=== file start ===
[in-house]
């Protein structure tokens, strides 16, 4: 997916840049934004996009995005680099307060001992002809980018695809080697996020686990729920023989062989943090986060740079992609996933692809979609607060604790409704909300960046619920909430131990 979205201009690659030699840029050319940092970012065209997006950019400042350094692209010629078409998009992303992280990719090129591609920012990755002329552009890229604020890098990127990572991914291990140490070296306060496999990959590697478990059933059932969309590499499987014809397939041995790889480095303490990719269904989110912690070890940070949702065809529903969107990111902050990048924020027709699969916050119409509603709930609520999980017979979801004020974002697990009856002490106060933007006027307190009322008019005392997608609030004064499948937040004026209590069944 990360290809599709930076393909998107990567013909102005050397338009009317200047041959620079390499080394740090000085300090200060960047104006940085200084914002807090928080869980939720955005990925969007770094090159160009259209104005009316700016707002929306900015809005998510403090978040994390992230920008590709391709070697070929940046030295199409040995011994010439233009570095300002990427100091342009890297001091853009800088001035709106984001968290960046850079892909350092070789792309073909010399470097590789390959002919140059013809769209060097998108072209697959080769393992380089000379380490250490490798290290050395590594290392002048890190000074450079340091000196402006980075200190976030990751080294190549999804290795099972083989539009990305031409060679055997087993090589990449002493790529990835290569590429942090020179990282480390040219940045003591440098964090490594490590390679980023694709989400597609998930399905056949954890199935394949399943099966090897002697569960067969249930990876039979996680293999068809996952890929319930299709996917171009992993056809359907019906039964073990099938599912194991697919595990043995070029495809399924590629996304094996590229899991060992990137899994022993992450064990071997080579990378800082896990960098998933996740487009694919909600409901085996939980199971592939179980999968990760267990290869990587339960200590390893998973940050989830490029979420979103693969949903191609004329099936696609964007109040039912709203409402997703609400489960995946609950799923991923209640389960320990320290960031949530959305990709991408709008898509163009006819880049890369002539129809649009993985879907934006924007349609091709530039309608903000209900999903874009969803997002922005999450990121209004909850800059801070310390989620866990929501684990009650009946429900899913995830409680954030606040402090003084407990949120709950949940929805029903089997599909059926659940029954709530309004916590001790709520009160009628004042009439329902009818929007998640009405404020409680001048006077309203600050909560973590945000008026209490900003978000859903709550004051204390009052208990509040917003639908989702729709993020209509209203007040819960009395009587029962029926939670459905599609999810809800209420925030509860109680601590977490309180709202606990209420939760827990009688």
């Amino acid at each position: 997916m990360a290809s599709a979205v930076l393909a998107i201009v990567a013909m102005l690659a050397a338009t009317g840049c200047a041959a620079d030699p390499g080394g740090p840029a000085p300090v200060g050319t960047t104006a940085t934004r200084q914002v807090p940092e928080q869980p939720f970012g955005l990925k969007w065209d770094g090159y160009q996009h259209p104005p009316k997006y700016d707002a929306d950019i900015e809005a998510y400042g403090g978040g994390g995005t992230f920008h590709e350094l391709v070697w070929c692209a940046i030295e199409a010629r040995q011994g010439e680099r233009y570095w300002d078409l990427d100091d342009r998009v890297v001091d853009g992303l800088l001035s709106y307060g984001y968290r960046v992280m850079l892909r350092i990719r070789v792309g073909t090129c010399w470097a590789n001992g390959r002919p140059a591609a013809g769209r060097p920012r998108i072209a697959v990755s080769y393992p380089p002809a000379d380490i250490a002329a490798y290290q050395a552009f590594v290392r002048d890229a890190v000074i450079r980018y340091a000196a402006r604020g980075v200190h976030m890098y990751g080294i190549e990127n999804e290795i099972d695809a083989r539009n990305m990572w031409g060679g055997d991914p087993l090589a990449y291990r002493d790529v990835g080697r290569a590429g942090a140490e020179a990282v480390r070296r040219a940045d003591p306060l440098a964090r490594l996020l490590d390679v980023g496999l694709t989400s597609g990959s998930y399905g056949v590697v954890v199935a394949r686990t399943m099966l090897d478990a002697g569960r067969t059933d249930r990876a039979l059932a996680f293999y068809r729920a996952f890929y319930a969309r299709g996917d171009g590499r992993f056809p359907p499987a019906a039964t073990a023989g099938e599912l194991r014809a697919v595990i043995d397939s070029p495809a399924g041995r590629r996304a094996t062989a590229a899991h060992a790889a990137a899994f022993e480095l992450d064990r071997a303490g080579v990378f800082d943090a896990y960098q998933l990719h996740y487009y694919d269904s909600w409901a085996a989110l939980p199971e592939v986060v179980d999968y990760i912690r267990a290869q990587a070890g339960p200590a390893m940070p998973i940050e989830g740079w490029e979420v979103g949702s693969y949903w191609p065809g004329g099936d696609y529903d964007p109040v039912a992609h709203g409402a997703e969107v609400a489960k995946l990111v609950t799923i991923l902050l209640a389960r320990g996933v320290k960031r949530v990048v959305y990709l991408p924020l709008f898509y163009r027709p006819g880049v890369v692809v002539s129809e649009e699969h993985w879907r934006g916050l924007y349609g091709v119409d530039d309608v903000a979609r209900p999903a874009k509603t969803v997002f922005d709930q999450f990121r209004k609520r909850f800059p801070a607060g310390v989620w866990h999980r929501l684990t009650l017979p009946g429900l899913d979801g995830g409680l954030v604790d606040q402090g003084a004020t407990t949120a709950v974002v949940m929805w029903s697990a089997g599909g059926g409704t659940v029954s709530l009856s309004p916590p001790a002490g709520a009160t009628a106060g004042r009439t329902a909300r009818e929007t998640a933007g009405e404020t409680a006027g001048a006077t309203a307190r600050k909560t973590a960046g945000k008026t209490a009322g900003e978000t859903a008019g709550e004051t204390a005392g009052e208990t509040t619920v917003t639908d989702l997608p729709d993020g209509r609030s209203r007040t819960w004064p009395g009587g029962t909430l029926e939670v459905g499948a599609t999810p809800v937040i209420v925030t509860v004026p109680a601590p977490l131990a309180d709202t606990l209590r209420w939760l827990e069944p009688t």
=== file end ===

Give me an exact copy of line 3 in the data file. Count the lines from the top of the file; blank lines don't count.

């Amino acid at each position: 997916m990360a290809s599709a979205v930076l393909a998107i201009v990567a013909m102005l690659a050397a338009t009317g840049c200047a041959a620079d030699p390499g080394g740090p840029a000085p300090v200060g050319t960047t104006a940085t934004r200084q914002v807090p940092e928080q869980p939720f970012g955005l990925k969007w065209d770094g090159y160009q996009h259209p104005p009316k997006y700016d707002a929306d950019i900015e809005a998510y400042g403090g978040g994390g995005t992230f920008h590709e350094l391709v070697w070929c692209a940046i030295e199409a010629r040995q011994g010439e680099r233009y570095w300002d078409l990427d100091d342009r998009v890297v001091d853009g992303l800088l001035s709106y307060g984001y968290r960046v992280m850079l892909r350092i990719r070789v792309g073909t090129c010399w470097a590789n001992g390959r002919p140059a591609a013809g769209r060097p920012r998108i072209a697959v990755s080769y393992p380089p002809a000379d380490i250490a002329a490798y290290q050395a552009f590594v290392r002048d890229a890190v000074i450079r980018y340091a000196a402006r604020g980075v200190h976030m890098y990751g080294i190549e990127n999804e290795i099972d695809a083989r539009n990305m990572w031409g060679g055997d991914p087993l090589a990449y291990r002493d790529v990835g080697r290569a590429g942090a140490e020179a990282v480390r070296r040219a940045d003591p306060l440098a964090r490594l996020l490590d390679v980023g496999l694709t989400s597609g990959s998930y399905g056949v590697v954890v199935a394949r686990t399943m099966l090897d478990a002697g569960r067969t059933d249930r990876a039979l059932a996680f293999y068809r729920a996952f890929y319930a969309r299709g996917d171009g590499r992993f056809p359907p499987a019906a039964t073990a023989g099938e599912l194991r014809a697919v595990i043995d397939s070029p495809a399924g041995r590629r996304a094996t062989a590229a899991h060992a790889a990137a899994f022993e480095l992450d064990r071997a303490g080579v990378f800082d943090a896990y960098q998933l990719h996740y487009y694919d269904s909600w409901a085996a989110l939980p199971e592939v986060v179980d999968y990760i912690r267990a290869q990587a070890g339960p200590a390893m940070p998973i940050e989830g740079w490029e979420v979103g949702s693969y949903w191609p065809g004329g099936d696609y529903d964007p109040v039912a992609h709203g409402a997703e969107v609400a489960k995946l990111v609950t799923i991923l902050l209640a389960r320990g996933v320290k960031r949530v990048v959305y990709l991408p924020l709008f898509y163009r027709p006819g880049v890369v692809v002539s129809e649009e699969h993985w879907r934006g916050l924007y349609g091709v119409d530039d309608v903000a979609r209900p999903a874009k509603t969803v997002f922005d709930q999450f990121r209004k609520r909850f800059p801070a607060g310390v989620w866990h999980r929501l684990t009650l017979p009946g429900l899913d979801g995830g409680l954030v604790d606040q402090g003084a004020t407990t949120a709950v974002v949940m929805w029903s697990a089997g599909g059926g409704t659940v029954s709530l009856s309004p916590p001790a002490g709520a009160t009628a106060g004042r009439t329902a909300r009818e929007t998640a933007g009405e404020t409680a006027g001048a006077t309203a307190r600050k909560t973590a960046g945000k008026t209490a009322g900003e978000t859903a008019g709550e004051t204390a005392g009052e208990t509040t619920v917003t639908d989702l997608p729709d993020g209509r609030s209203r007040t819960w004064p009395g009587g029962t909430l029926e939670v459905g499948a599609t999810p809800v937040i209420v925030t509860v004026p109680a601590p977490l131990a309180d709202t606990l209590r209420w939760l827990e069944p009688t």